Over 25 million Americans have limited English proficiency (LEP) and are particularly vulnerable to poor health outcomes due to language barriers.1 Professional interpreter use is associated with improved clinical care for patients with LEP.2 By contrast, the use of untrained interpreters puts patients and providers at risk for communication errors and may jeopardize patient safety.3 In 2013, the Department of Health and Human Services’ released the enhanced National Cultural and Linguistically Appropriate Service (CLAS) Standards which mandate that all healthcare organizations that receive federal funding provide language assistance from trained interpreters and translated vital documents.4 Real-world provision of these services in the ambulatory setting is unknown.5 We used national survey data to assess physician-reported use of professional interpreters in US ambulatory care practices and to compare differences between health care organizations and solo and group practices, which are exempt from CLAS standards.


We analyzed the National CLAS Physician Survey, a cross-sectional survey of non-federally employed, office-based physicians conducted by the Centers for Disease Control and Prevention from August to December 2016.6 The survey was administered to a stratified sample of physicians eligible for the 2016 National Ambulatory Medical Care Survey (NAMCS). The National Center for Health Statistics research ethics review board approved NAMCS with waivers of informed consent.

The CLAS survey uses the same multistage estimation procedure used by NAMCS to produce national estimates. The procedure has three components: inflation by reciprocals of the selection probabilities, adjustment for nonresponse, and a ratio adjustment to fixed totals. Adjustments for nonresponse were made by shifting the weights of non-respondent physicians to those who were deemed respondents within the same census region, specialty type, and practice type as the non-respondents.6

We examined responses to three questions: (1) Do you use interpreters when working with patients who have limited English proficiency?” (2) “How often do you use each type of interpreter?” (3)“What types of materials, in language(s) other than English, are available to your patients?”

We compared characteristics of respondents who did and did not report regular use of professional interpreters using chi-squared tests. Regular use was defined as “often” using professional interpreters when working with patients who have LEP. We then examined the use of other interpreter types and the availability of translated materials. All analyses were weighted to produce national estimates and conducted using SAS version 9.4.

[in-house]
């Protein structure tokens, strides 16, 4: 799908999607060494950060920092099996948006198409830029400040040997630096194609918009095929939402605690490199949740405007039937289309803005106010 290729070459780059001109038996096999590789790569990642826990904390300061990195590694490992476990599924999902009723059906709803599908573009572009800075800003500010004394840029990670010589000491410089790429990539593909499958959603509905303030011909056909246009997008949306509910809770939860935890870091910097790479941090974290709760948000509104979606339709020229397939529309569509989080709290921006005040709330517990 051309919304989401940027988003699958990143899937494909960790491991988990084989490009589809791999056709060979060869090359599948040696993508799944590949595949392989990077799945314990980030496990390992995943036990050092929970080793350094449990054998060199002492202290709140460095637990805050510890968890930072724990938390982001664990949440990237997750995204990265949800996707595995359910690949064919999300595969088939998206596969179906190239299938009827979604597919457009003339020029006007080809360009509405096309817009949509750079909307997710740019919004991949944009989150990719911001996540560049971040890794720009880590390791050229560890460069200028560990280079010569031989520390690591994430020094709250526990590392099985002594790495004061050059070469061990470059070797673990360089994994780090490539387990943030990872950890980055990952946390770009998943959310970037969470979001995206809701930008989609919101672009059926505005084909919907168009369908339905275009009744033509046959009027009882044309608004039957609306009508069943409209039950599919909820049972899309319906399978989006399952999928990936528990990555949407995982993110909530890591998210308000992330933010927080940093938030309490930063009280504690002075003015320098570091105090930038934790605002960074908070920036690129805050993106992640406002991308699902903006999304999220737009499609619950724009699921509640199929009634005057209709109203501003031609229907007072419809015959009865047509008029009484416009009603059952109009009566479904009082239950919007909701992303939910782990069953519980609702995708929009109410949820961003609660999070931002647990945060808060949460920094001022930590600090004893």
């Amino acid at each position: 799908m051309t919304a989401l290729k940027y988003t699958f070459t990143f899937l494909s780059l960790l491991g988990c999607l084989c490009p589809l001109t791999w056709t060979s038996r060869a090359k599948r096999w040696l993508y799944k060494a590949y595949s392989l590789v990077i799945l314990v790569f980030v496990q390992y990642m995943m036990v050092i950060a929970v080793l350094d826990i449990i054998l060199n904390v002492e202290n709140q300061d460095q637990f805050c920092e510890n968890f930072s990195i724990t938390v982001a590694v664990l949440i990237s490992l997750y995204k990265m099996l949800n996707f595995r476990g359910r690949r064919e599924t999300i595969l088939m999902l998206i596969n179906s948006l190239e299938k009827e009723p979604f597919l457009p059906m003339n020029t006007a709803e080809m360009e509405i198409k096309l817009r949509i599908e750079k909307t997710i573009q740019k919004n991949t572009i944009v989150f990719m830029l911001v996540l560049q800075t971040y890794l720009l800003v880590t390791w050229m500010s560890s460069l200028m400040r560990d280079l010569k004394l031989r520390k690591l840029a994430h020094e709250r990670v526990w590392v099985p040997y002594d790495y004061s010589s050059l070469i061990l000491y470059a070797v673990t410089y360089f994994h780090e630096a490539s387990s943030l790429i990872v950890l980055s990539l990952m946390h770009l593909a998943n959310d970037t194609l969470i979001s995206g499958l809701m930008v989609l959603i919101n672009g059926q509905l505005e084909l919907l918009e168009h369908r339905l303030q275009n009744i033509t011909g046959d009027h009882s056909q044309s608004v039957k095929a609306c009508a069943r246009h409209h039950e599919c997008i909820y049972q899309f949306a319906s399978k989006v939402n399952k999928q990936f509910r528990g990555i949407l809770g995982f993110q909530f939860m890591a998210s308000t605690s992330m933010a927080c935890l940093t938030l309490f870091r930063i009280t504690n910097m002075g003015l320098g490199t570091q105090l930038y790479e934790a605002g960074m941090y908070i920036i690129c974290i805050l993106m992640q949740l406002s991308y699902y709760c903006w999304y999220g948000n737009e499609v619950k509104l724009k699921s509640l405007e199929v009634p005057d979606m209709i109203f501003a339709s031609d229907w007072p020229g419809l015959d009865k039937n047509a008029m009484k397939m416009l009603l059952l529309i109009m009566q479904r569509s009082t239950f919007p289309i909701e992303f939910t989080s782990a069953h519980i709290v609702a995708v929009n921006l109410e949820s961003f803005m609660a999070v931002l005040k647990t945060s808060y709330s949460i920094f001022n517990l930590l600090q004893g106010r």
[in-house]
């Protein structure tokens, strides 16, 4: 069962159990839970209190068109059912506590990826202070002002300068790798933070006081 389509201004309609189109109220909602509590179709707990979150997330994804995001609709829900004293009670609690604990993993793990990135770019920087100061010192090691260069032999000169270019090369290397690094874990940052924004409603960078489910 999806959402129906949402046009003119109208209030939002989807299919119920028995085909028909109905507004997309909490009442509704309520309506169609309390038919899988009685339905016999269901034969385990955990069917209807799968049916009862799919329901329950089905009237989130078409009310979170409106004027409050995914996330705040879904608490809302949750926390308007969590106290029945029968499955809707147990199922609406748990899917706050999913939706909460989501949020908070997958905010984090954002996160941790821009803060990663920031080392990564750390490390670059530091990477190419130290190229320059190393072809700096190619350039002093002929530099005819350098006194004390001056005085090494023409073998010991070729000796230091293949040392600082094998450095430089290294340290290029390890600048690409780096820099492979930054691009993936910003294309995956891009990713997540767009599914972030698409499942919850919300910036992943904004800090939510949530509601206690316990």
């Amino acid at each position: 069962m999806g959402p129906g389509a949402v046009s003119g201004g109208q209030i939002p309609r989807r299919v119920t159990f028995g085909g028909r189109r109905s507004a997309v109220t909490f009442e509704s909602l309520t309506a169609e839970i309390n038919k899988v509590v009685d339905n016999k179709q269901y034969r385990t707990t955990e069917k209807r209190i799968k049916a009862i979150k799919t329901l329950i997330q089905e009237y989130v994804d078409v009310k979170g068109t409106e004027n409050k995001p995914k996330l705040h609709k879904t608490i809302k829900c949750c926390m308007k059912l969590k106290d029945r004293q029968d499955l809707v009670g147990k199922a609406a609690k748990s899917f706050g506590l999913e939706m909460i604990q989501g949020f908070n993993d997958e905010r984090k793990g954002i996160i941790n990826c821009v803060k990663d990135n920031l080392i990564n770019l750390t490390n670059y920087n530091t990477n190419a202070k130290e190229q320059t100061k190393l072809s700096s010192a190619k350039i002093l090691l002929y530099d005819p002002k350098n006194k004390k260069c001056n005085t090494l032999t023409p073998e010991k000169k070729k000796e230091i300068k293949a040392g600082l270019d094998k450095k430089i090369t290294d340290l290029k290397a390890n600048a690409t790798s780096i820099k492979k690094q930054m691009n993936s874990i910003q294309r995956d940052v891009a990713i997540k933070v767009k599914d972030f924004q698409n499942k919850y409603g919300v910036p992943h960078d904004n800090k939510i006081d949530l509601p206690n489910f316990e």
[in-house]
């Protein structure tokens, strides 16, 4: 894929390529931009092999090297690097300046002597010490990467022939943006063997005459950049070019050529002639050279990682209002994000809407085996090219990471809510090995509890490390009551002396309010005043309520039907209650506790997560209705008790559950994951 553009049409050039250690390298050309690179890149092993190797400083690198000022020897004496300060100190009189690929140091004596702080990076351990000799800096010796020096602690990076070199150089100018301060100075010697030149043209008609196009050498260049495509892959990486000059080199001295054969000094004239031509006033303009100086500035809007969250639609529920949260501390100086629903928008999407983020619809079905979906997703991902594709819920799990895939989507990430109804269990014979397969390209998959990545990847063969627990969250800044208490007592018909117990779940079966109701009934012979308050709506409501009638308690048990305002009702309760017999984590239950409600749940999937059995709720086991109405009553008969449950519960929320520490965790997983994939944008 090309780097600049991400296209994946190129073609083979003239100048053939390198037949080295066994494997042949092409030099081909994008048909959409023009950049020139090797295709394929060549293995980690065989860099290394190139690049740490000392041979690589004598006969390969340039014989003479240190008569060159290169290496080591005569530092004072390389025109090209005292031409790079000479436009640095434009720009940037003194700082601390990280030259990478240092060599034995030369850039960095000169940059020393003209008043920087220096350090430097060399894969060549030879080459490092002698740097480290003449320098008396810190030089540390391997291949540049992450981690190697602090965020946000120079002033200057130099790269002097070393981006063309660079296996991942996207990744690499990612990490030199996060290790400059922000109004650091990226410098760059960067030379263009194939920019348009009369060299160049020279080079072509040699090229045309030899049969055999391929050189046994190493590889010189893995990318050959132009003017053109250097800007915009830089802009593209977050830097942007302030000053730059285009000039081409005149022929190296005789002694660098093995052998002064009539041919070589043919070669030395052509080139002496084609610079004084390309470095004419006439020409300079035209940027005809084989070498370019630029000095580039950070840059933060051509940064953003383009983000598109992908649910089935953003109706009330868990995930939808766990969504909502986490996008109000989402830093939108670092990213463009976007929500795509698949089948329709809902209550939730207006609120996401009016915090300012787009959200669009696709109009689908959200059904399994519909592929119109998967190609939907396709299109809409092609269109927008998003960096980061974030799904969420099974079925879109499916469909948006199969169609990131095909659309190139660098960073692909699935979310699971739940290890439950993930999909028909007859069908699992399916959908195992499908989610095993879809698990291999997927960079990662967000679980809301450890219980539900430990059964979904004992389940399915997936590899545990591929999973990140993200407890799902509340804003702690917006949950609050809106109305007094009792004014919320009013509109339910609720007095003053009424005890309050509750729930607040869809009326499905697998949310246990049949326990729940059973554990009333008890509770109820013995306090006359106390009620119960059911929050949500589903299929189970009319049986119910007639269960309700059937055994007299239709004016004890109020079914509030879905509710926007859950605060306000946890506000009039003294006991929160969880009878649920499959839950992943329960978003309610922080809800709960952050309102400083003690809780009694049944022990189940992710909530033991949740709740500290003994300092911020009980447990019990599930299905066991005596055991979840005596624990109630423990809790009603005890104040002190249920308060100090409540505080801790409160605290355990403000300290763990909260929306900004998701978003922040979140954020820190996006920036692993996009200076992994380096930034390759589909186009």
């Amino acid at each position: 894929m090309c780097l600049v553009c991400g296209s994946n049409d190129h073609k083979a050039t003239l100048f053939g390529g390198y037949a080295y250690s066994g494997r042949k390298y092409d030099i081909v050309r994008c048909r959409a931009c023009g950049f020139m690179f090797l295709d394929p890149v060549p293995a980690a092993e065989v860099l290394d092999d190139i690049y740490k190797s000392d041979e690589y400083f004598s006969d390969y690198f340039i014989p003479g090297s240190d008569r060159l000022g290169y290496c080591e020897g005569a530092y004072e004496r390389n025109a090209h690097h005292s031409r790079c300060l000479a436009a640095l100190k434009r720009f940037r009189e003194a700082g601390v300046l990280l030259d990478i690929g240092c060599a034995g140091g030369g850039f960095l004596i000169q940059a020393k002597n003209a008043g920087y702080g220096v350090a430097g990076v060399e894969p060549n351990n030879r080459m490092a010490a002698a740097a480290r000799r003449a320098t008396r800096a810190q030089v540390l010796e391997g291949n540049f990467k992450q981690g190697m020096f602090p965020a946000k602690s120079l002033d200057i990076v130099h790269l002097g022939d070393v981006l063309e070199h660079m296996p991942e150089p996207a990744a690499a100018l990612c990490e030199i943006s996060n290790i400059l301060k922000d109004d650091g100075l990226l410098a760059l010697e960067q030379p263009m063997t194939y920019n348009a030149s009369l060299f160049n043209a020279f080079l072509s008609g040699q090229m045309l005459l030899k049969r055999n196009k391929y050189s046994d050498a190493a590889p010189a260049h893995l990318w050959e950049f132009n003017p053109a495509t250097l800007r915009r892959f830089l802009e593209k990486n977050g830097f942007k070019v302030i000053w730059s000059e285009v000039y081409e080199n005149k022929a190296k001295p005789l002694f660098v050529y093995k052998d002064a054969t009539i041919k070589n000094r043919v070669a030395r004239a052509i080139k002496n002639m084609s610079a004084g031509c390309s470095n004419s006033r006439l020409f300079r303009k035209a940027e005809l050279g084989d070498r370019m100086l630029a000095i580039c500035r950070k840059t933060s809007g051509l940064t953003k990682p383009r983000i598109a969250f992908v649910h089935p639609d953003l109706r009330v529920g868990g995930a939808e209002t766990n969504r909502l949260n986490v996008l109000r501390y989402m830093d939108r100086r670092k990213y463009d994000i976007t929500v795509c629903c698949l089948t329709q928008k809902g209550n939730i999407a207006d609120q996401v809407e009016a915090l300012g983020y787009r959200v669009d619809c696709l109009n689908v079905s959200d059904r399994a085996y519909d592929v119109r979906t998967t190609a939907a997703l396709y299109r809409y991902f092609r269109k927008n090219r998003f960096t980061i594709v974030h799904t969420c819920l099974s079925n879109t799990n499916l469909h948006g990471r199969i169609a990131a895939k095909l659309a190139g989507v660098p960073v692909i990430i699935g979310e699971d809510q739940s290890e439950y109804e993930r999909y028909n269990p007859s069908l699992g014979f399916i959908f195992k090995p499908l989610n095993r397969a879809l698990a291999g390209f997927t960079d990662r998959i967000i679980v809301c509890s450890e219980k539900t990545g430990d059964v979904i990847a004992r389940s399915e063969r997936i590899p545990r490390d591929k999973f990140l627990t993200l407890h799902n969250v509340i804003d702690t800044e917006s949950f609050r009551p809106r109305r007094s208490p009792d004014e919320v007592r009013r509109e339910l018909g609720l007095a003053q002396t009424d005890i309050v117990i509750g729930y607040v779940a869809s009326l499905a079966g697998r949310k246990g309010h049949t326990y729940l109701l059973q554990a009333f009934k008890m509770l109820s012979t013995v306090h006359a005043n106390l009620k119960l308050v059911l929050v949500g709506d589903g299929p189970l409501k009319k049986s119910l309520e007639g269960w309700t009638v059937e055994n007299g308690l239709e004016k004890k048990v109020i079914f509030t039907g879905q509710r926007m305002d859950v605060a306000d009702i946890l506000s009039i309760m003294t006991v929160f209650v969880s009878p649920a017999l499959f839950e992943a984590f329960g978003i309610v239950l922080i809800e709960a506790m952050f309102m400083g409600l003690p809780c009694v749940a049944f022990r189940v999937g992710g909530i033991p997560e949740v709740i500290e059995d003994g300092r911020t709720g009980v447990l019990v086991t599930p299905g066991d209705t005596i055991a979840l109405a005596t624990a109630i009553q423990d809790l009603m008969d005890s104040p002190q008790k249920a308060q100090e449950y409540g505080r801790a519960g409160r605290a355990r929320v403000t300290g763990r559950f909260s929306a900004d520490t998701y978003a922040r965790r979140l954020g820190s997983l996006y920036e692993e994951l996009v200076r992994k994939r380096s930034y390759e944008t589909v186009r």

The weighted analytic sample included 273,796 outpatient physicians. The majority of respondents reported using interpreters when working with patients with LEP (78.7%; 95% CI, 71.9%, 85.5%), but only 29.5% (95% CI 22.9%, 36.1%) reported regularly using professional interpreters (Table 1). Female physicians were more likely to regularly use professional interpreters than male physicians (39.3% vs. 24.8%, P = .02). Compared to other practice settings, physicians working in solo or group practices were less likely to regularly use professional interpreters (21.2% vs. 47.8%, P < .001).

Table 1 Characteristics of Physicians Who Often, Ever, and Never Use Interpreters when Working with Patients who Have Limited English Proficiency

While physicians reported frequently using bilingual staff and patient family for interpretation, 39.9% of respondents reported never using professional interpreters (Fig. 1). Provision of translated written materials varied, with 50.8% providing educational materials, 25.4% providing advanced directives, 20.9% providing care plans, and 34.5% providing no translated materials.

Figure 1
figure 1

Use of interpreters and availability of translated materials. Note: Proportions are survey-weighted. Error bars represent 95% CIs. Survey participants could respond often, sometimes, rarely, never for use of staff/contractor trained as a medical interpreter, bilingual staff, and patient’s relative or friend. We combined sometimes/rarely to “sometimes.”


In this national study, we found that fewer than one-third of outpatient physicians reported regularly using a trained professional interpreter when communicating with patients with LEP, that 40% never used professional interpreters, and that translated materials were infrequently available. Providers in solo/group practices were less likely to report using professional interpreters compared to those in other practice settings, suggesting that the CLAS standards, which are mandatory for healthcare organizations and not solo or group practices, may have a modest impact on increasing access to linguistically appropriate services. Limitations of this study include reliance on physician self-report and lack of distinction on the provision of services for different languages.

Beyond the legal mandate, the use of professional interpreters has been associated with improved patient satisfaction, safety, and clinical outcomes.2 Our findings demonstrate that despite clinical evidence and legal requirements, professional interpreters remain greatly underused. Enforcement of CLAS requirements may improve uptake of professional interpreters. However, interpreter services are expensive, and penalties should be designed in such a way as to not further burden clinical settings that disproportionately care for LEP and other underserved populations.